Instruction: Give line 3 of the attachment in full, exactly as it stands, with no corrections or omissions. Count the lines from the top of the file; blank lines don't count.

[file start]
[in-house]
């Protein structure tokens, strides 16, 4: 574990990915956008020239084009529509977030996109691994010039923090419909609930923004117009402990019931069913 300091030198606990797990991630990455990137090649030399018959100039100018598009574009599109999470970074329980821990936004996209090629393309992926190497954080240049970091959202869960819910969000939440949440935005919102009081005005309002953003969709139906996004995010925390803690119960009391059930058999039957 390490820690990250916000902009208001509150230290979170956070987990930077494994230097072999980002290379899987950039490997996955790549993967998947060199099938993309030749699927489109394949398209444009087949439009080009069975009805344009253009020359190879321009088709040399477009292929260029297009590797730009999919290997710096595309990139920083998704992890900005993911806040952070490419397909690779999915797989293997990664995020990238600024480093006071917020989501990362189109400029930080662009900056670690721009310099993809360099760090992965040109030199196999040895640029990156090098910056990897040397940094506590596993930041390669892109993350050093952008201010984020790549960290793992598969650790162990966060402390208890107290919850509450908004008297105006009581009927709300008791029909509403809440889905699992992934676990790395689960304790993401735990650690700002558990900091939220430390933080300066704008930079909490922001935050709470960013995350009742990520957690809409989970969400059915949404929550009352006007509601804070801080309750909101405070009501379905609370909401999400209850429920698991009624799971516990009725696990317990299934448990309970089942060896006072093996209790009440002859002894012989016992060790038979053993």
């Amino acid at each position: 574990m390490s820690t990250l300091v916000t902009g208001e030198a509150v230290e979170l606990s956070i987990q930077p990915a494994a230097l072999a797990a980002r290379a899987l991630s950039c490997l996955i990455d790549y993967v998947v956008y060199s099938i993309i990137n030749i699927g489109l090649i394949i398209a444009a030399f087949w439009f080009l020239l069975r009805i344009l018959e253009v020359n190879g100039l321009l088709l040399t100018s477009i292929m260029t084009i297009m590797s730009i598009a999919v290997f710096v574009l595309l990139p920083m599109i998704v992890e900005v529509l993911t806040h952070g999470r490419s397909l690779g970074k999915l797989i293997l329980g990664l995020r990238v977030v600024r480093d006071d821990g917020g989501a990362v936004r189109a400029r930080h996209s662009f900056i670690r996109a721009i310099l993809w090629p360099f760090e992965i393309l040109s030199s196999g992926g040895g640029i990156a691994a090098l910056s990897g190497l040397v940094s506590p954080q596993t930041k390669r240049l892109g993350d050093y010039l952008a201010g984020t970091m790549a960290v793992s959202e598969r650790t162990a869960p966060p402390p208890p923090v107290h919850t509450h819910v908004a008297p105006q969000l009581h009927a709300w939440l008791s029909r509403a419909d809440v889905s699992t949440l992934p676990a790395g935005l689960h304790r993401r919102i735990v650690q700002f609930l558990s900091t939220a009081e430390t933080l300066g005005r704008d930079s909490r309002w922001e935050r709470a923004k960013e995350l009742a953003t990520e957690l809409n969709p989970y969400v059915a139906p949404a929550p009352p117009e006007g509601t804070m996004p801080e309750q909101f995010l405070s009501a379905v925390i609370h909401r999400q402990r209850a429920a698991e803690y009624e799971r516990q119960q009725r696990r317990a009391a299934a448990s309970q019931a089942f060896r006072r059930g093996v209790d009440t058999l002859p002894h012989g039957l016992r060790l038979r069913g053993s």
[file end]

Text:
């Amino acid at each position: 574990m390490s820690t990250l300091v916000t902009g208001e030198a509150v230290e979170l606990s956070i987990q930077p990915a494994a230097l072999a797990a980002r290379a899987l991630s950039c490997l996955i990455d790549y993967v998947v956008y060199s099938i993309i990137n030749i699927g489109l090649i394949i398209a444009a030399f087949w439009f080009l020239l069975r009805i344009l018959e253009v020359n190879g100039l321009l088709l040399t100018s477009i292929m260029t084009i297009m590797s730009i598009a999919v290997f710096v574009l595309l990139p920083m599109i998704v992890e900005v529509l993911t806040h952070g999470r490419s397909l690779g970074k999915l797989i293997l329980g990664l995020r990238v977030v600024r480093d006071d821990g917020g989501a990362v936004r189109a400029r930080h996209s662009f900056i670690r996109a721009i310099l993809w090629p360099f760090e992965i393309l040109s030199s196999g992926g040895g640029i990156a691994a090098l910056s990897g190497l040397v940094s506590p954080q596993t930041k390669r240049l892109g993350d050093y010039l952008a201010g984020t970091m790549a960290v793992s959202e598969r650790t162990a869960p966060p402390p208890p923090v107290h919850t509450h819910v908004a008297p105006q969000l009581h009927a709300w939440l008791s029909r509403a419909d809440v889905s699992t949440l992934p676990a790395g935005l689960h304790r993401r919102i735990v650690q700002f609930l558990s900091t939220a009081e430390t933080l300066g005005r704008d930079s909490r309002w922001e935050r709470a923004k960013e995350l009742a953003t990520e957690l809409n969709p989970y969400v059915a139906p949404a929550p009352p117009e006007g509601t804070m996004p801080e309750q909101f995010l405070s009501a379905v925390i609370h909401r999400q402990r209850a429920a698991e803690y009624e799971r516990q119960q009725r696990r317990a009391a299934a448990s309970q019931a089942f060896r006072r059930g093996v209790d009440t058999l002859p002894h012989g039957l016992r060790l038979r069913g053993s």